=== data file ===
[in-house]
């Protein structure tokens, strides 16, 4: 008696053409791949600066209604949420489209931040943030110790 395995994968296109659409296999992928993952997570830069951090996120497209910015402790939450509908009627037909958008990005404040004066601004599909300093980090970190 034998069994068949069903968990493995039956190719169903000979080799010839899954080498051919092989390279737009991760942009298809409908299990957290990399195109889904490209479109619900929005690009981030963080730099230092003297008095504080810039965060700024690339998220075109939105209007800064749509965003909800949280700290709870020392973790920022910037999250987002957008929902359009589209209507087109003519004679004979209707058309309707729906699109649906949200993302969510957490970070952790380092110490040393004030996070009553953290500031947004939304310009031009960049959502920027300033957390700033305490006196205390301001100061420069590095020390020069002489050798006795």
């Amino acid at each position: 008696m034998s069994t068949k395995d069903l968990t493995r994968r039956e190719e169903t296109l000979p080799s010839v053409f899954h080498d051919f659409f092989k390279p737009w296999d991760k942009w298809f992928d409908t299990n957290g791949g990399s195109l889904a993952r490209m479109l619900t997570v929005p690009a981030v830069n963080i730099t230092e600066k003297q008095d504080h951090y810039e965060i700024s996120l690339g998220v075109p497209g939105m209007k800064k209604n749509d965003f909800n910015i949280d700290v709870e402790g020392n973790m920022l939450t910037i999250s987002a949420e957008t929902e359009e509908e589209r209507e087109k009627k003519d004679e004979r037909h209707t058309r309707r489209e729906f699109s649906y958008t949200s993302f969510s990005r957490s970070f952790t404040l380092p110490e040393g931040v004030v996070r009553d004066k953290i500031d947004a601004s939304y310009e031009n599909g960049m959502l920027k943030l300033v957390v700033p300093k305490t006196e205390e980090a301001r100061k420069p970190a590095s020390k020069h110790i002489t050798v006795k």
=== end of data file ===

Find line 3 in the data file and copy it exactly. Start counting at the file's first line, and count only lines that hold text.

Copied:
């Amino acid at each position: 008696m034998s069994t068949k395995d069903l968990t493995r994968r039956e190719e169903t296109l000979p080799s010839v053409f899954h080498d051919f659409f092989k390279p737009w296999d991760k942009w298809f992928d409908t299990n957290g791949g990399s195109l889904a993952r490209m479109l619900t997570v929005p690009a981030v830069n963080i730099t230092e600066k003297q008095d504080h951090y810039e965060i700024s996120l690339g998220v075109p497209g939105m209007k800064k209604n749509d965003f909800n910015i949280d700290v709870e402790g020392n973790m920022l939450t910037i999250s987002a949420e957008t929902e359009e509908e589209r209507e087109k009627k003519d004679e004979r037909h209707t058309r309707r489209e729906f699109s649906y958008t949200s993302f969510s990005r957490s970070f952790t404040l380092p110490e040393g931040v004030v996070r009553d004066k953290i500031d947004a601004s939304y310009e031009n599909g960049m959502l920027k943030l300033v957390v700033p300093k305490t006196e205390e980090a301001r100061k420069p970190a590095s020390k020069h110790i002489t050798v006795k």